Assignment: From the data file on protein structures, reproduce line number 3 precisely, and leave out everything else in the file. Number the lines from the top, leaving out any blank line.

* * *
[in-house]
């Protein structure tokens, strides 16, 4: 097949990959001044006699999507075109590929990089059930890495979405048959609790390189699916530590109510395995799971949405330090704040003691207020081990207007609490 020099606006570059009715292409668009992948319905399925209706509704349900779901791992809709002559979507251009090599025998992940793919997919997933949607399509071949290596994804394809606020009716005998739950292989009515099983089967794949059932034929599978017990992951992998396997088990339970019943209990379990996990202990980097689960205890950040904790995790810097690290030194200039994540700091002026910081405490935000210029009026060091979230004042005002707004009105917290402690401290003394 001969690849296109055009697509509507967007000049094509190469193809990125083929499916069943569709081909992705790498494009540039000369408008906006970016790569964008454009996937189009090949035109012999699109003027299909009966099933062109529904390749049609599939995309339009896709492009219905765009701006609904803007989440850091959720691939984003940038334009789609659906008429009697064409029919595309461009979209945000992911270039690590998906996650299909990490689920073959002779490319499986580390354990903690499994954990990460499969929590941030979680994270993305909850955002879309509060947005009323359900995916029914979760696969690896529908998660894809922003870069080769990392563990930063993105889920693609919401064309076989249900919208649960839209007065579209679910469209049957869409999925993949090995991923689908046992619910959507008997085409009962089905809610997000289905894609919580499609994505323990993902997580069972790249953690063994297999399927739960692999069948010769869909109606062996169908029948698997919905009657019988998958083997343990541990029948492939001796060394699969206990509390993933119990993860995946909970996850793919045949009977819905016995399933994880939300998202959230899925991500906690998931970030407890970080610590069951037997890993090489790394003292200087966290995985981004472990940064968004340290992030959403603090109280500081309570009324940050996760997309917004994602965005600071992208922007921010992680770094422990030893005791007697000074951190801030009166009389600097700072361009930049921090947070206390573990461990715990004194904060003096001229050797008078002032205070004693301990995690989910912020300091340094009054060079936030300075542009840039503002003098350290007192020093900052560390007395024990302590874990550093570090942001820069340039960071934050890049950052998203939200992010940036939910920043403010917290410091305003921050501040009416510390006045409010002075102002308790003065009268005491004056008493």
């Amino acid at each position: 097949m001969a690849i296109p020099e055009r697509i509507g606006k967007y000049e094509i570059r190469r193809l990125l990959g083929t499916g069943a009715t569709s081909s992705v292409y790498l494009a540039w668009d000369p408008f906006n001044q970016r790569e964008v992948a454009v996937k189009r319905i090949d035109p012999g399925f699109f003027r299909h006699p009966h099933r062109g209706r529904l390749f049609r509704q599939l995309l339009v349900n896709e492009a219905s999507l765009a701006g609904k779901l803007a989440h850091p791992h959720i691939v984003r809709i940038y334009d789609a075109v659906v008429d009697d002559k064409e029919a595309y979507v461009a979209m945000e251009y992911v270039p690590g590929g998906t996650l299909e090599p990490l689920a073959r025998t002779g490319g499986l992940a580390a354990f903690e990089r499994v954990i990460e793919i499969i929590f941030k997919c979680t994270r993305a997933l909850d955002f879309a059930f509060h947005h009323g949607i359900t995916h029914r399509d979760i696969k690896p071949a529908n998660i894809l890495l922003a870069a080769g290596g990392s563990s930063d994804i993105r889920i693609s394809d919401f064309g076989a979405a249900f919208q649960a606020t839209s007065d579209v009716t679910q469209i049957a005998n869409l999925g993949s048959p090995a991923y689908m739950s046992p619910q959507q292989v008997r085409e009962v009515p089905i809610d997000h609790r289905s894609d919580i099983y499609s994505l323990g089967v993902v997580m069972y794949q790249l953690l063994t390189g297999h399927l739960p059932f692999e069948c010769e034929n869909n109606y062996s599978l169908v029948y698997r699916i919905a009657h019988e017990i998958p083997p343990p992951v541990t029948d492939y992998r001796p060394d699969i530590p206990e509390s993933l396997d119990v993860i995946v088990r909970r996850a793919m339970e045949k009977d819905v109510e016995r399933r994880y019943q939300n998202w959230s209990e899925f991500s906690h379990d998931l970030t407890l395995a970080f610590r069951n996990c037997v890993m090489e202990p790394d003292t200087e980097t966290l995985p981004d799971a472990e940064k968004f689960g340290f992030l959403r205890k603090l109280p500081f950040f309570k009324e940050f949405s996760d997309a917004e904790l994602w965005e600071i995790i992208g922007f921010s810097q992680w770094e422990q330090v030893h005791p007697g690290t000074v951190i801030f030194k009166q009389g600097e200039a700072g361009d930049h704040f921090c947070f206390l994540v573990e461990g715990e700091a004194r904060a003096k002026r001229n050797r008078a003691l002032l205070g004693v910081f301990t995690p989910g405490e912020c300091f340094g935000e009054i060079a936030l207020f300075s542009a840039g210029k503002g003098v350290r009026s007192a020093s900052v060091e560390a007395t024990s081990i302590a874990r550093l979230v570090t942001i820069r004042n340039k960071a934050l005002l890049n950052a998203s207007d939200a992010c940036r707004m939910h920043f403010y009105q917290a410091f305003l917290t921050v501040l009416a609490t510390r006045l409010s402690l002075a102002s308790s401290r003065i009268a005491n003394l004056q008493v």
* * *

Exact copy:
């Amino acid at each position: 097949m001969a690849i296109p020099e055009r697509i509507g606006k967007y000049e094509i570059r190469r193809l990125l990959g083929t499916g069943a009715t569709s081909s992705v292409y790498l494009a540039w668009d000369p408008f906006n001044q970016r790569e964008v992948a454009v996937k189009r319905i090949d035109p012999g399925f699109f003027r299909h006699p009966h099933r062109g209706r529904l390749f049609r509704q599939l995309l339009v349900n896709e492009a219905s999507l765009a701006g609904k779901l803007a989440h850091p791992h959720i691939v984003r809709i940038y334009d789609a075109v659906v008429d009697d002559k064409e029919a595309y979507v461009a979209m945000e251009y992911v270039p690590g590929g998906t996650l299909e090599p990490l689920a073959r025998t002779g490319g499986l992940a580390a354990f903690e990089r499994v954990i990460e793919i499969i929590f941030k997919c979680t994270r993305a997933l909850d955002f879309a059930f509060h947005h009323g949607i359900t995916h029914r399509d979760i696969k690896p071949a529908n998660i894809l890495l922003a870069a080769g290596g990392s563990s930063d994804i993105r889920i693609s394809d919401f064309g076989a979405a249900f919208q649960a606020t839209s007065d579209v009716t679910q469209i049957a005998n869409l999925g993949s048959p090995a991923y689908m739950s046992p619910q959507q292989v008997r085409e009962v009515p089905i809610d997000h609790r289905s894609d919580i099983y499609s994505l323990g089967v993902v997580m069972y794949q790249l953690l063994t390189g297999h399927l739960p059932f692999e069948c010769e034929n869909n109606y062996s599978l169908v029948y698997r699916i919905a009657h019988e017990i998958p083997p343990p992951v541990t029948d492939y992998r001796p060394d699969i530590p206990e509390s993933l396997d119990v993860i995946v088990r909970r996850a793919m339970e045949k009977d819905v109510e016995r399933r994880y019943q939300n998202w959230s209990e899925f991500s906690h379990d998931l970030t407890l395995a970080f610590r069951n996990c037997v890993m090489e202990p790394d003292t200087e980097t966290l995985p981004d799971a472990e940064k968004f689960g340290f992030l959403r205890k603090l109280p500081f950040f309570k009324e940050f949405s996760d997309a917004e904790l994602w965005e600071i995790i992208g922007f921010s810097q992680w770094e422990q330090v030893h005791p007697g690290t000074v951190i801030f030194k009166q009389g600097e200039a700072g361009d930049h704040f921090c947070f206390l994540v573990e461990g715990e700091a004194r904060a003096k002026r001229n050797r008078a003691l002032l205070g004693v910081f301990t995690p989910g405490e912020c300091f340094g935000e009054i060079a936030l207020f300075s542009a840039g210029k503002g003098v350290r009026s007192a020093s900052v060091e560390a007395t024990s081990i302590a874990r550093l979230v570090t942001i820069r004042n340039k960071a934050l005002l890049n950052a998203s207007d939200a992010c940036r707004m939910h920043f403010y009105q917290a410091f305003l917290t921050v501040l009416a609490t510390r006045l409010s402690l002075a102002s308790s401290r003065i009268a005491n003394l004056q008493v």